The last couple of weeks have been rough for companies that own big digital hangouts. I have a lingering question: Are their popularity hiccups temporary or a sign of profound change in internet habits?
Facebook Inc. posted the largest ever single-day market value loss for a U.S. company after it gave a scary financial forecast and — most relevant for my purpose here — said the number of people surfing Facebook daily in the U.S. and Canada flat-lined. Twitter Inc. spooked investors with a slight decline in the number of monthly users and predicted the trend would continue into this fall. Snapchat’s parent company said the number of daily users dipped by about 3 million in the second quarter from the early part of 2018. Snap Inc. also said its user pains would persist.
All three companies said or implied that the disappointing user numbers were the result of intentional decisions to improve their digital hangouts. A tightening of Europe’s privacy regulations pinched user growth, too. It didn’t seem fair that investors punished those companies for doing the right things to make their digital homes more hospitable. But what if that wasn’t a full explanation for the user growth problems?
Twitter’s monthly users essentially haven’t budged in the U.S. for three years. At Facebook, U.S. and Canada user figures have been roughly flat for 18 months. Snapchat is younger and still growing, but the trends are unsettling there, too. Since Facebook’s Instagram started to aggressively copy Snapchat in the summer of 2016, Snapchat’s user growth has slowed markedly. That may either be a coincidence or Instagram is stealing people away from Snapchat and they’re not coming back.
Twitter and Facebook continue to grow in some countries outside their home market, but those gains slowed long before Mark Zuckerberg started talking about “time well spent.” Facebook’s decision to emphasize a new user metric may reflect a desire to change the conversation to numbers that look rosier or that cannot be compared with headier days. To me, that’s a sign that Facebook doesn’t believe user hiccups are temporary.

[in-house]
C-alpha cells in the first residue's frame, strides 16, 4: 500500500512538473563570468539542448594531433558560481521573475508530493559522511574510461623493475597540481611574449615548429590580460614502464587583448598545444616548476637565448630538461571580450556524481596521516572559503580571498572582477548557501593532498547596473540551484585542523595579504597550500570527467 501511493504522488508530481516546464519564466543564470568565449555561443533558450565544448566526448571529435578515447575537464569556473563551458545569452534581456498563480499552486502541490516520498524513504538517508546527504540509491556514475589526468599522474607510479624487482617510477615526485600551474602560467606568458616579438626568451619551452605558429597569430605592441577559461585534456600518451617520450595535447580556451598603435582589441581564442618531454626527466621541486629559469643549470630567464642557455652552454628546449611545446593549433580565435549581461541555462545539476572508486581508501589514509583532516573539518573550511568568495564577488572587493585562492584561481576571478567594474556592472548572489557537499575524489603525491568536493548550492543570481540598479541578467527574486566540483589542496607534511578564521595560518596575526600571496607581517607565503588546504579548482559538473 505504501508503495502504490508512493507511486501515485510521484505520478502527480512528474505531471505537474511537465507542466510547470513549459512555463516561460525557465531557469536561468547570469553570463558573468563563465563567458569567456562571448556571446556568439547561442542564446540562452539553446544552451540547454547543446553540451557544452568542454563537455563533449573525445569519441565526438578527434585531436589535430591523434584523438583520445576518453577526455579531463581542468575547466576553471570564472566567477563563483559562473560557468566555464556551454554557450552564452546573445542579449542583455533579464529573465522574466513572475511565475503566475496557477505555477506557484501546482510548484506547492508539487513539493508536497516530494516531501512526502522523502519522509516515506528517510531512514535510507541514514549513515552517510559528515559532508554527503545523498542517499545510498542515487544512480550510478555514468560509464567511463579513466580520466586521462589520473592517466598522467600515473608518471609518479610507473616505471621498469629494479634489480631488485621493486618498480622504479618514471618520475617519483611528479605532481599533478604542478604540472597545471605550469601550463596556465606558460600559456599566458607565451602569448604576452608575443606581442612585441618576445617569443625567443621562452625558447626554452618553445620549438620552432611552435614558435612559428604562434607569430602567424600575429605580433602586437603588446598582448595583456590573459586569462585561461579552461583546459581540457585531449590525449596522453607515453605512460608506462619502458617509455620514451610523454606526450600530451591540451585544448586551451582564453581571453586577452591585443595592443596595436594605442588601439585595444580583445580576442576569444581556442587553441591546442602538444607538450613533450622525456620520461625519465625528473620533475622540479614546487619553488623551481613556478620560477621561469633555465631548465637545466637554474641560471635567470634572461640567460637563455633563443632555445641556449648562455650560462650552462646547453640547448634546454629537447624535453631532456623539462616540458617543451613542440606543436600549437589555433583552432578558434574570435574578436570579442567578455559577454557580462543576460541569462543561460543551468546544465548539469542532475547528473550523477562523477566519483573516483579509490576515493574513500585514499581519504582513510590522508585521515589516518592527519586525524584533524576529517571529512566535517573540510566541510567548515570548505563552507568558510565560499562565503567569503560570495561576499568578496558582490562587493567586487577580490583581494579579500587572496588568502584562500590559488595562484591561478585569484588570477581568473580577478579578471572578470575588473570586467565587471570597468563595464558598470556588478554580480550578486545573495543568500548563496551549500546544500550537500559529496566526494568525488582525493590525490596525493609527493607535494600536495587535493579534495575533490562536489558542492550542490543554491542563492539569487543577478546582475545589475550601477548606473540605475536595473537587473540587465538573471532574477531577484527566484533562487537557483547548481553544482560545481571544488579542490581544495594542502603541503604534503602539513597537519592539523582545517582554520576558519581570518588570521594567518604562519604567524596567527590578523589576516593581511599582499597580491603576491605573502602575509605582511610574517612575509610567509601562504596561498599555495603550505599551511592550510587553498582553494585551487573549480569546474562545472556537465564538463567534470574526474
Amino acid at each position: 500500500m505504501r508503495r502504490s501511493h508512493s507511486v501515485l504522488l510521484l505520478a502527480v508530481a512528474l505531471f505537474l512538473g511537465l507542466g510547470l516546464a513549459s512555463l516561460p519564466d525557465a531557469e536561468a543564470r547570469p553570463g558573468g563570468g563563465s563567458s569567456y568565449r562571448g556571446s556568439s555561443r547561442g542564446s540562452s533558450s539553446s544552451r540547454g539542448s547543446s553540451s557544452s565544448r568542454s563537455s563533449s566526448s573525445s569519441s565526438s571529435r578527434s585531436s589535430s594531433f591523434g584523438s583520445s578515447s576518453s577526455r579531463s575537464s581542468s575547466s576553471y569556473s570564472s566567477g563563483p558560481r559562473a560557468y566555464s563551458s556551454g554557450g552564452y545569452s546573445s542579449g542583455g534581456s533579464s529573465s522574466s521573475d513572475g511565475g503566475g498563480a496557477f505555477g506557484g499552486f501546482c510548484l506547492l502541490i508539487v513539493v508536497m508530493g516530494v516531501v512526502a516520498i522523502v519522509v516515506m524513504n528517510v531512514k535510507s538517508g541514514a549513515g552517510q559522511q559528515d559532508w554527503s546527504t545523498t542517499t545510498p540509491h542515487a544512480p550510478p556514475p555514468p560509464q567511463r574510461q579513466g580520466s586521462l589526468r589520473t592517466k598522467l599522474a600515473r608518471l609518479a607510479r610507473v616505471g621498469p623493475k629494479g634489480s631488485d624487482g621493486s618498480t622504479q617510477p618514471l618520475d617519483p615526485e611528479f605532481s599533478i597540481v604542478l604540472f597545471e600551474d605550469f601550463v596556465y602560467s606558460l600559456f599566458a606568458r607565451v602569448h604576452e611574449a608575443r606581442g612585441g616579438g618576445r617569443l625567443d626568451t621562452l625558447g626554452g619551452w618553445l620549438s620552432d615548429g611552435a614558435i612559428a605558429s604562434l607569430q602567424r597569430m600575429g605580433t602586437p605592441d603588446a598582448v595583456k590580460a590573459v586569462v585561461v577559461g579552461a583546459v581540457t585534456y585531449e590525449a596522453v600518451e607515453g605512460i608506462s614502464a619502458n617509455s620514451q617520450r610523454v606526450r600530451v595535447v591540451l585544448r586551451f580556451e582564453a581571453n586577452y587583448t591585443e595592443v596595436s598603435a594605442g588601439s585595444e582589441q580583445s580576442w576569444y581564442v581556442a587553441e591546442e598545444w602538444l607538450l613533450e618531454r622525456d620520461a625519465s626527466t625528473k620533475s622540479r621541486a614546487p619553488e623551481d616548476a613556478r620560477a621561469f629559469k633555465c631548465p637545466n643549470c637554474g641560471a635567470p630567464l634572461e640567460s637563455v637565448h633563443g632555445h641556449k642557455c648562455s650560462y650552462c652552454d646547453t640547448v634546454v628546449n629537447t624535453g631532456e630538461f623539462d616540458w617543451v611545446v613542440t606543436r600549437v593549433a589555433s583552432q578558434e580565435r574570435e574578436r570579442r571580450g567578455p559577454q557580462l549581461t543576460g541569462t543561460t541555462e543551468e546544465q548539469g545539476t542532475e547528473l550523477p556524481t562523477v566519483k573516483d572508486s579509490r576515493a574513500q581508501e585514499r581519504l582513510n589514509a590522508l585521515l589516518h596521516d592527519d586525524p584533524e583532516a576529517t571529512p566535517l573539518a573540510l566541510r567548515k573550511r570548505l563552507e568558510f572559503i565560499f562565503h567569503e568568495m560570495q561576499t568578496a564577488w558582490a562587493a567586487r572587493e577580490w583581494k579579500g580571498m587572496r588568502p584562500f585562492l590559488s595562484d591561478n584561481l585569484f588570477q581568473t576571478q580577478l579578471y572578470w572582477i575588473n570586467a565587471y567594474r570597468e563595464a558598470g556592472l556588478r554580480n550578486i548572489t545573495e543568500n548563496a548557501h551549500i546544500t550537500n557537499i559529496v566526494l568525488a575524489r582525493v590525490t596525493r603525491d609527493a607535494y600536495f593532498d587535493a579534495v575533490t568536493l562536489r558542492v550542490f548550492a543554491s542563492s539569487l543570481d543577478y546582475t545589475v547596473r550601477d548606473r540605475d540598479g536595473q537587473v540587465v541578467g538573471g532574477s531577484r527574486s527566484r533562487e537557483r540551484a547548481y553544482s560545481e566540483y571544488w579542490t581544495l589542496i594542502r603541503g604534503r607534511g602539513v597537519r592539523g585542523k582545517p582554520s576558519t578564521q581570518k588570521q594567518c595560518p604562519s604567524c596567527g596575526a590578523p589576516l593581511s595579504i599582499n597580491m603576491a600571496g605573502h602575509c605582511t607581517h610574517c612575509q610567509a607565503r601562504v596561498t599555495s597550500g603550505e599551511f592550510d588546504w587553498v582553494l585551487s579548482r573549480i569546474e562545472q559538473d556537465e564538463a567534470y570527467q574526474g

Now that Zuckerberg and his peers have belatedly started to run their companies for outcomes different from growth at all costs, it is bound to affect user gains on the margins. But we should remember that it was already getting tough to lure fresh people to their digital shores.
You’d be right to ask, so what? Internet companies’ desire for more and more people helped turn the internet into a garbage fire. Fair enough. But strains in user numbers shouldn’t be dismissed.
For companies that make money by selling ads, revenue is a function of these factors: the total number of users, how much time they spend on the digital hangouts, how many ads they see and the price of those ads. If the number of people doesn’t grow much or declines, the companies must lean on other factors to increase sales. That might require creepy data-harnessing methods or forays into new areas such as online video.
If user growth is tougher, especially in the biggest ad markets such as the U.S., then life is simply tougher for the big internet companies.
A version of this column originally appeared in Bloomberg’s Fully Charged technology newsletter. You can sign up here.
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Shira Ovide is a Bloomberg Opinion columnist covering technology. She previously was a reporter for the Wall Street Journal.
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